The Volkswagen Group continued its profitable growth course in the first half of 2018, in terms of deliveries, sales revenue and earnings before special items. During a press conference, CEO Herbert Diess focused on future challenges. The company’s chief executive expressed his satisfaction with the company's performance during the first half of the year. “However, we cannot rest on our laurels because great challenges lie ahead of us in the coming quarters – especially regarding the transition to the new WLTP test procedure.” Growing protectionism also poses major challenges for the globally integrated automotive industry, he noted.
In the morning, the Volkswagen Group announced very solid sales revenue and operating profit growth:
- In the period from January to June, Group sales revenue rose from EUR 115.3 billion to EUR 119.4 billion year-on-year.
- Operating profit before special items increased from EUR 8.9 billion to EUR 9.8 billion, however, expenditures of EUR 1.6 billion in connection with the diesel crisis were recognized in the second quarter.
- The operating return on sales before special items rose from 7.7 to 8.2 percent. The Group’s profit after tax for the first six months was up 2.1 percent year-on-year to EUR 6.6 billion.
- Globally, the Volkswagen Group delivered 5.5 million vehicles to customers in the first half of 2018. This means an increase of 7.1 percent compared with the prior-year period.
“Over the coming months, we will do everything in our power to validate the trust of our customers worldwide. Our stated goal is to transform Volkswagen into our industry’s leading company in terms of profitability, innovative power, sustainability and customer satisfaction.”
The CEO said the topic of WLTP posed the greatest risk in terms of volume and profit. Between August and October, certain model variants will experience production bottlenecks and plants will be closed on certain days at the company’s locations, he said. Diess added: “We are firmly committed to our delivery goal for the entire year. But one other thing is clear: The second half of the year will require a huge effort, also in terms of margins.” The Group expects the continued model offensive to provide a further boost.
Diess emphasized that the new Board of Management is systematically moving forward with the Group’s realignment. As examples, he cited the independence of Volkswagen Truck&Bus, the conversion of Components into a separate business entity and ground-breaking alliances with Hyundai and Ford. In addition, the Group has acquired a majority stake in QuantumScape. The investment of more than USD 100 million is a key aspect of the Group’s battery strategy. Diess added: “One of our long-range goals is to establish a production facility for solid-state batteries by 2025.”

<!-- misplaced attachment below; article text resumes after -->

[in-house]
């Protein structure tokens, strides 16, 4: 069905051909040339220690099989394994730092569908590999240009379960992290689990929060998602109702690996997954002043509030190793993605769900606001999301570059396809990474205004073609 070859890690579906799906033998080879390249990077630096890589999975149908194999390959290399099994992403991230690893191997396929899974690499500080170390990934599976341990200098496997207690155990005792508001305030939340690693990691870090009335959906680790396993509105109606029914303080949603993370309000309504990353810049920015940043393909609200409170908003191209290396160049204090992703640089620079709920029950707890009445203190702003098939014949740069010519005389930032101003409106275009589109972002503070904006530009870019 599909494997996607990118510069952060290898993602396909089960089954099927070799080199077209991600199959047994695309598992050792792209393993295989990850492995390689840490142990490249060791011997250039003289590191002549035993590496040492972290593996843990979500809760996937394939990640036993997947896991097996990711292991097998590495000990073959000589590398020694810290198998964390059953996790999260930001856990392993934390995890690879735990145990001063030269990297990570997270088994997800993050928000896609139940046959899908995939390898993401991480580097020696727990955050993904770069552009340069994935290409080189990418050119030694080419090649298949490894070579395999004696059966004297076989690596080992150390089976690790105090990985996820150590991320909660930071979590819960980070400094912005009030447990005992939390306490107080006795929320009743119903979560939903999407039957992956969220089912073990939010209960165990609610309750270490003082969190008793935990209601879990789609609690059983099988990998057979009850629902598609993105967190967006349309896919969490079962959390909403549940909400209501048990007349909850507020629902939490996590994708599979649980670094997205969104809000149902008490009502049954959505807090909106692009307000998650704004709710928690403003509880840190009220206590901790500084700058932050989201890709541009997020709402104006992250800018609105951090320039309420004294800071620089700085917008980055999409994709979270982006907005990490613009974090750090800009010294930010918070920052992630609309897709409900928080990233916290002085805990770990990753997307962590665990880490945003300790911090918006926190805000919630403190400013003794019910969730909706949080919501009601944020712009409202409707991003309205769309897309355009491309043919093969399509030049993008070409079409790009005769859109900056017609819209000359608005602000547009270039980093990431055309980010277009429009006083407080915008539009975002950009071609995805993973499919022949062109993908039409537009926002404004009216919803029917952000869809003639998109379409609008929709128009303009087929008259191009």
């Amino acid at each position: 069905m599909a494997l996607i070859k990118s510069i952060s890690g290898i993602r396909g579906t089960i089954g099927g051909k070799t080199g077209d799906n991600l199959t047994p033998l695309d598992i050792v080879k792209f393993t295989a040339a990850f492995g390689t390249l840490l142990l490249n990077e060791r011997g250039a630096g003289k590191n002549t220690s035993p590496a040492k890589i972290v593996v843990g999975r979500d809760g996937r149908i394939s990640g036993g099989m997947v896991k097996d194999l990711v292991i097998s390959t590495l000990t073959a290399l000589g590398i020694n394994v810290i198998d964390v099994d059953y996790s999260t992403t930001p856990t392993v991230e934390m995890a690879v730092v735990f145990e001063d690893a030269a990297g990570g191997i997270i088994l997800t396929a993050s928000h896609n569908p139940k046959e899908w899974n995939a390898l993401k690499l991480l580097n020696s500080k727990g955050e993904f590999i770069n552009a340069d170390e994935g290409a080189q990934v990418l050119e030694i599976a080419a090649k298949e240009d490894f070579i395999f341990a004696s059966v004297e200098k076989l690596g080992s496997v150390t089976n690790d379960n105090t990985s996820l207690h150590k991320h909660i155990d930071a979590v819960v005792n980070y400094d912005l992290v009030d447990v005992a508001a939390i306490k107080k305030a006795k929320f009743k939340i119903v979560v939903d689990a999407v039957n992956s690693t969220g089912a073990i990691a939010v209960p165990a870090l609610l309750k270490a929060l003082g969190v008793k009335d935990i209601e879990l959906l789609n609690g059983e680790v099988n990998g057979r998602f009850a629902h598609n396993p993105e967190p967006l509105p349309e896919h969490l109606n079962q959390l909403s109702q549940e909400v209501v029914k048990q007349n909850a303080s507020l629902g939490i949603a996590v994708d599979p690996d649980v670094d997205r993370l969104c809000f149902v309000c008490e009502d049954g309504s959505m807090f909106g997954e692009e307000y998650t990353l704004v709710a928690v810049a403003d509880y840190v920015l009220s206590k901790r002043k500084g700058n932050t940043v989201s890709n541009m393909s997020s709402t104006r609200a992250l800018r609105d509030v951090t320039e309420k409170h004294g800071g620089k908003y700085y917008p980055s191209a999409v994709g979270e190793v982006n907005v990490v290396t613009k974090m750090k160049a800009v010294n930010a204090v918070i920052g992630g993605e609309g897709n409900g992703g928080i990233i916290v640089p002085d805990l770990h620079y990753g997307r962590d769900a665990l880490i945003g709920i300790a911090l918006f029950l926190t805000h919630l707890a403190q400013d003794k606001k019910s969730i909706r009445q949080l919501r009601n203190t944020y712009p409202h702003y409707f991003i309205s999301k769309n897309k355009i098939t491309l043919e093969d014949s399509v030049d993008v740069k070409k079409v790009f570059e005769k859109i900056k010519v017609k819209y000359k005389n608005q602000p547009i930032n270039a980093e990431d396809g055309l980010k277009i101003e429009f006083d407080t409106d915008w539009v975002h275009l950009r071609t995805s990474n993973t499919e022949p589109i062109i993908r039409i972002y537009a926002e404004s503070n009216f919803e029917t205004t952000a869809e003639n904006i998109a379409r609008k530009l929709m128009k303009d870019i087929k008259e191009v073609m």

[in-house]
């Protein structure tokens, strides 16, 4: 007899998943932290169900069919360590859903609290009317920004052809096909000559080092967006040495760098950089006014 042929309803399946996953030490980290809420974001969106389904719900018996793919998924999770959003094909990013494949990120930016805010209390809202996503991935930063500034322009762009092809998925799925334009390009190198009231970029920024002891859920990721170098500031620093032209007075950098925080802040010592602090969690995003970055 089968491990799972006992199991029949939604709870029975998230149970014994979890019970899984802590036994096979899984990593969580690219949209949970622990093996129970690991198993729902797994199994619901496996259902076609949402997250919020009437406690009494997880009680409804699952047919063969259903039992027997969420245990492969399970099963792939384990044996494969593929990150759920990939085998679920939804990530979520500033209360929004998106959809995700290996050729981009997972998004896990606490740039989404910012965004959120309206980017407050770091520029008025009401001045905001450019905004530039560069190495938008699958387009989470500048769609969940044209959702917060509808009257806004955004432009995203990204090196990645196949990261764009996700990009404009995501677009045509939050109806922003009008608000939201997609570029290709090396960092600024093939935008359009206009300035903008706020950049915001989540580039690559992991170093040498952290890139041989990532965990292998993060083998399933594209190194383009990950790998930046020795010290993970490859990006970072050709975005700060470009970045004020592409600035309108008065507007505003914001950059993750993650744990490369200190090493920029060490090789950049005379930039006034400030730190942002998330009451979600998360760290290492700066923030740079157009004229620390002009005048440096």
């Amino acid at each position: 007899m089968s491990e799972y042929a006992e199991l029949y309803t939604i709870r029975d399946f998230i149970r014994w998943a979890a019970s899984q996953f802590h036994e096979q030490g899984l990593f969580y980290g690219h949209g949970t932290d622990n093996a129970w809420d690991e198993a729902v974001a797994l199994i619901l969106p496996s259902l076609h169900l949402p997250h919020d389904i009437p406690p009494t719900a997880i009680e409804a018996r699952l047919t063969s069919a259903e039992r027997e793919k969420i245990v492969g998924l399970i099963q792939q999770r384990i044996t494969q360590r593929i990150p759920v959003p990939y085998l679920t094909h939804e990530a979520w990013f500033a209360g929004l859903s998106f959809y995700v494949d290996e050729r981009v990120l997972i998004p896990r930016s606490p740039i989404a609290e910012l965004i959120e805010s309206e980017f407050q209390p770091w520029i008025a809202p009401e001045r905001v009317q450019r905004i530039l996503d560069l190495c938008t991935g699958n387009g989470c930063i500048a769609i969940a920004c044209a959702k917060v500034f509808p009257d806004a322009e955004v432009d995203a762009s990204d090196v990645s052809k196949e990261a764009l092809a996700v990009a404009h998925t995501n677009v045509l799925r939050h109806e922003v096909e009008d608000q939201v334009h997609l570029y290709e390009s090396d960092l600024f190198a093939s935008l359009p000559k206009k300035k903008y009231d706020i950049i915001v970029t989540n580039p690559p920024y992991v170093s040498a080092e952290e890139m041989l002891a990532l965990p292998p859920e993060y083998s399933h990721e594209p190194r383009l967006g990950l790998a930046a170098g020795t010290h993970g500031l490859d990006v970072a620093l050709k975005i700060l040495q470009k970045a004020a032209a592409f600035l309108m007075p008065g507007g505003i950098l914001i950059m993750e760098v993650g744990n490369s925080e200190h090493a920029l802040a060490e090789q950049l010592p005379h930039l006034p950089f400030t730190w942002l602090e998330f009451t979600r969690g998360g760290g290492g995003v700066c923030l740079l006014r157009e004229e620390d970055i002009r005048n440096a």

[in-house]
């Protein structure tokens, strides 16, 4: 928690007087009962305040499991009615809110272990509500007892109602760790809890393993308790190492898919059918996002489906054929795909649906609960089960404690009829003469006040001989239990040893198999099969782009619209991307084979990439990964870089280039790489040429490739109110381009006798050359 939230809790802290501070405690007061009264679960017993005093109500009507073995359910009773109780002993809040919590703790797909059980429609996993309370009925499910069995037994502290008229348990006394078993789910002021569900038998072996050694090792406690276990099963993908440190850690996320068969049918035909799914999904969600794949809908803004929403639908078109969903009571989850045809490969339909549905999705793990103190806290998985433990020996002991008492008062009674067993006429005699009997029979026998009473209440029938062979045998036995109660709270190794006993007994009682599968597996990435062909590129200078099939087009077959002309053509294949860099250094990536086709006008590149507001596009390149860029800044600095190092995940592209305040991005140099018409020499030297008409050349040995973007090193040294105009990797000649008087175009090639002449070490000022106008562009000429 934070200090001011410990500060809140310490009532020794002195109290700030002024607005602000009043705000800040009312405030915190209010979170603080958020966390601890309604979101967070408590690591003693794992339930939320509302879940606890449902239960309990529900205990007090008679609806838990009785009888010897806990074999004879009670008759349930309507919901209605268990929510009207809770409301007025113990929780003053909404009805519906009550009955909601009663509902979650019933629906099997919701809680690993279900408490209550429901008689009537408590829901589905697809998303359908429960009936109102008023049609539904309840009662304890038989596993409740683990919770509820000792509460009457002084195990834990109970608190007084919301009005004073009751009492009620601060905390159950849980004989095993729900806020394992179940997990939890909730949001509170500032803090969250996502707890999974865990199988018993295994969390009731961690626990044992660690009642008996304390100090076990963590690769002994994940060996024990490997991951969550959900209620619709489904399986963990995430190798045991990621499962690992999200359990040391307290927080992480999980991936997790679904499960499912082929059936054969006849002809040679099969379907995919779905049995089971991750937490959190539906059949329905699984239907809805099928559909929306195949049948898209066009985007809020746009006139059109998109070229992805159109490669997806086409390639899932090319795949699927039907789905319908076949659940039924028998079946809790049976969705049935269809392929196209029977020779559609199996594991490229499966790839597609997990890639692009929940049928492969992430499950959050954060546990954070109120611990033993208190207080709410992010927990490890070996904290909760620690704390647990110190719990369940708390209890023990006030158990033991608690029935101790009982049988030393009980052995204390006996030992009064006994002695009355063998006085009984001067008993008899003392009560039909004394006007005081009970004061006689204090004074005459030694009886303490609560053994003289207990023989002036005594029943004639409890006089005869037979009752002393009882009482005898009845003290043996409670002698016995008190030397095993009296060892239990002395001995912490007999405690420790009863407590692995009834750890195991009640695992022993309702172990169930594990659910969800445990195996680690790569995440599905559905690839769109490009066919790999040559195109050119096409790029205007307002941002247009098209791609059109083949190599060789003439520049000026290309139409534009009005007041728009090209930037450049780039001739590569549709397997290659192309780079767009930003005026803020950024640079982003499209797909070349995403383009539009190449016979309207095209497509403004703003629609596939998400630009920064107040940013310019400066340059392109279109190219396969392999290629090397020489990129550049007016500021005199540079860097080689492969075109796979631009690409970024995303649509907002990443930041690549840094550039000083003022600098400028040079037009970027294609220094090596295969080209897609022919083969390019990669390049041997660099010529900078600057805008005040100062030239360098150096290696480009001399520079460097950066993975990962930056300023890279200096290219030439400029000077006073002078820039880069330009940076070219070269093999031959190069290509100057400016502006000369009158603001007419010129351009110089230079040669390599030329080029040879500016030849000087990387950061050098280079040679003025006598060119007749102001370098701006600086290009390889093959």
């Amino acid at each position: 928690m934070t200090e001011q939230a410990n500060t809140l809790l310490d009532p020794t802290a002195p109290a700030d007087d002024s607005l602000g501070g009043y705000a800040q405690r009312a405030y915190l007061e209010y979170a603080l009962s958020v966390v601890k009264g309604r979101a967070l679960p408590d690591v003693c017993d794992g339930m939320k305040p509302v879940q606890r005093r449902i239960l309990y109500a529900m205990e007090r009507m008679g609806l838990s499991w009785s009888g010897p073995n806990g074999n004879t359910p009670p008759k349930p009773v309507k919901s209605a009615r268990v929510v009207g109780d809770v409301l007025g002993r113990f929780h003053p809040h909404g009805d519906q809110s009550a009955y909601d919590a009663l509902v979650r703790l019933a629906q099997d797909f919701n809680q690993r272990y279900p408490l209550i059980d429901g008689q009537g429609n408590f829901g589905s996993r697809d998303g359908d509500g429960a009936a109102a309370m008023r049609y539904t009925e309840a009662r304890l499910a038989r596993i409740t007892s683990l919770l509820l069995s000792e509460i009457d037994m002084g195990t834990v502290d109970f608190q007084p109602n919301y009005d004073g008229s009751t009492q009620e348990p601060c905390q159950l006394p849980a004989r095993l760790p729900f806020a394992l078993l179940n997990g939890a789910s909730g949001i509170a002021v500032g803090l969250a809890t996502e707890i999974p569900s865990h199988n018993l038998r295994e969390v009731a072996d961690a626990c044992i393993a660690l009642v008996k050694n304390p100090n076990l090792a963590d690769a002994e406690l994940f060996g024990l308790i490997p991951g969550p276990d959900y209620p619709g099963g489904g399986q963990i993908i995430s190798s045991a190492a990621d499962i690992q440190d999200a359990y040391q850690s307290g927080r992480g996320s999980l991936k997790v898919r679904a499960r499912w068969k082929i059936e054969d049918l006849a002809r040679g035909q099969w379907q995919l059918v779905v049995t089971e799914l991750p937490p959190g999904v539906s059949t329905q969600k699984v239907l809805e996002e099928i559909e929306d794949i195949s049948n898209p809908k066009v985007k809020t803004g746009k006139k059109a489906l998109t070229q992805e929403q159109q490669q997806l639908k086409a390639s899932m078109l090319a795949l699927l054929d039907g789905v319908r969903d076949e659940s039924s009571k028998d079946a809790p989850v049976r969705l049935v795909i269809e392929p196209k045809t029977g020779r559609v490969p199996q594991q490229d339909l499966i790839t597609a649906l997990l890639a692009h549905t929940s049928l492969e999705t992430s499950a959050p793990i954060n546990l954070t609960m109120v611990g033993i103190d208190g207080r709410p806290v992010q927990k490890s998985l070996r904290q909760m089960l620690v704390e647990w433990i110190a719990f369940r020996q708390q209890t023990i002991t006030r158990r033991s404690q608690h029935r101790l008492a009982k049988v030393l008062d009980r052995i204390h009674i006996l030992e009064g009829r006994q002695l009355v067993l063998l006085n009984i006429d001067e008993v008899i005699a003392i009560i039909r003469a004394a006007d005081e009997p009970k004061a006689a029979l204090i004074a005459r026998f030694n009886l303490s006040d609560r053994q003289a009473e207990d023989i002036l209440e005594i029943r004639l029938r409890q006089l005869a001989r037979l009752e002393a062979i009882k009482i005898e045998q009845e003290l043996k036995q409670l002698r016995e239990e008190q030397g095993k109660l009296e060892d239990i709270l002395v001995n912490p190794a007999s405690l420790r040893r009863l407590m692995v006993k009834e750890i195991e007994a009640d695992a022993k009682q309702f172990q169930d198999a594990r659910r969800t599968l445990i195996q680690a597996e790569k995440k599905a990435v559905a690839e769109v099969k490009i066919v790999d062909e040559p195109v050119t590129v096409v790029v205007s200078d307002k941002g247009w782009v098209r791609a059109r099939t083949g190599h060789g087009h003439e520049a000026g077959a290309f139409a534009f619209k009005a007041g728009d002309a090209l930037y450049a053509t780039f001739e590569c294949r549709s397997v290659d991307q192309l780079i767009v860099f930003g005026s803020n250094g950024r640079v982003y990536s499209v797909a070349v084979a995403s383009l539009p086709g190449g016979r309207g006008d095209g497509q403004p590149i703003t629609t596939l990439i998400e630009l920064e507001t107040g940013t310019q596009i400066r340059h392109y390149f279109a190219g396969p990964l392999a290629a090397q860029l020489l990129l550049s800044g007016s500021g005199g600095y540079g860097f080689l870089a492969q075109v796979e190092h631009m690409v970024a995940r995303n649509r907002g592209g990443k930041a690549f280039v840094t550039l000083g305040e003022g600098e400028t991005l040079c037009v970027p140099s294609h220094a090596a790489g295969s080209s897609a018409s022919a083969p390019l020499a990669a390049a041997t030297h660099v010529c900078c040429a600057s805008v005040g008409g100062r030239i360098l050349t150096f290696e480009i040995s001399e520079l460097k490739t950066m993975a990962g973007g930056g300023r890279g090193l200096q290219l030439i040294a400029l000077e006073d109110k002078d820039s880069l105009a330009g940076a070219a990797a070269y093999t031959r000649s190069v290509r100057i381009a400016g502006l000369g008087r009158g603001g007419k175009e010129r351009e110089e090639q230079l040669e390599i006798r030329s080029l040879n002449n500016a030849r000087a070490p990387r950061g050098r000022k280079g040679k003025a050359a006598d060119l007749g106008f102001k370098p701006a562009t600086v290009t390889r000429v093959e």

“We will continue to set very ambitious goals.”
The CEO stressed that he was determined to make both Volkswagen as a whole and all of its brands significantly more efficient, productive and profitable: “We will continue to set very ambitious goals.” Volkswagen has become a very product-oriented company in recent decades, Diess said. “The strong focus on products is fundamentally good because it has resulted in superior vehicles. We will definitely continue to focus on this aspect. But it has also cost us efficiency and returns.” he explained. In particular, Volkswagen must focus much more closely on production and processes regarding the volume brands, the CEO said. “But we have no intention of giving up the superior product substance that has made us so successful. This will be a paradigm shift for our company.”
“We have declared war on bureaucracy, including at the headquarters.”
Diess described initial concepts as very promising. “As part of a process affecting all plants, we intend to work with the brands and boost efficiency by around 30 percent by 2025: in terms of factory costs, productivity and investments.” Diess also plans to significantly reduce the costs of Group administration. “We have declared war on bureaucracy, including at the headquarters.”
At the same time, Volkswagen plans to substantially expand its software expertise and digital networking. The company has also set the course for electromobility. Diess said: “By 2020, the entire Group will introduce 50 new electric models on the market. The Audi e-tron* will go on sale in just a few weeks. It will be joined by the Porsche Taycan* from Zuffenhausen next year. We intend to define the Golf class for the electric age with the VW I.D.*. The preparations are in full swing.”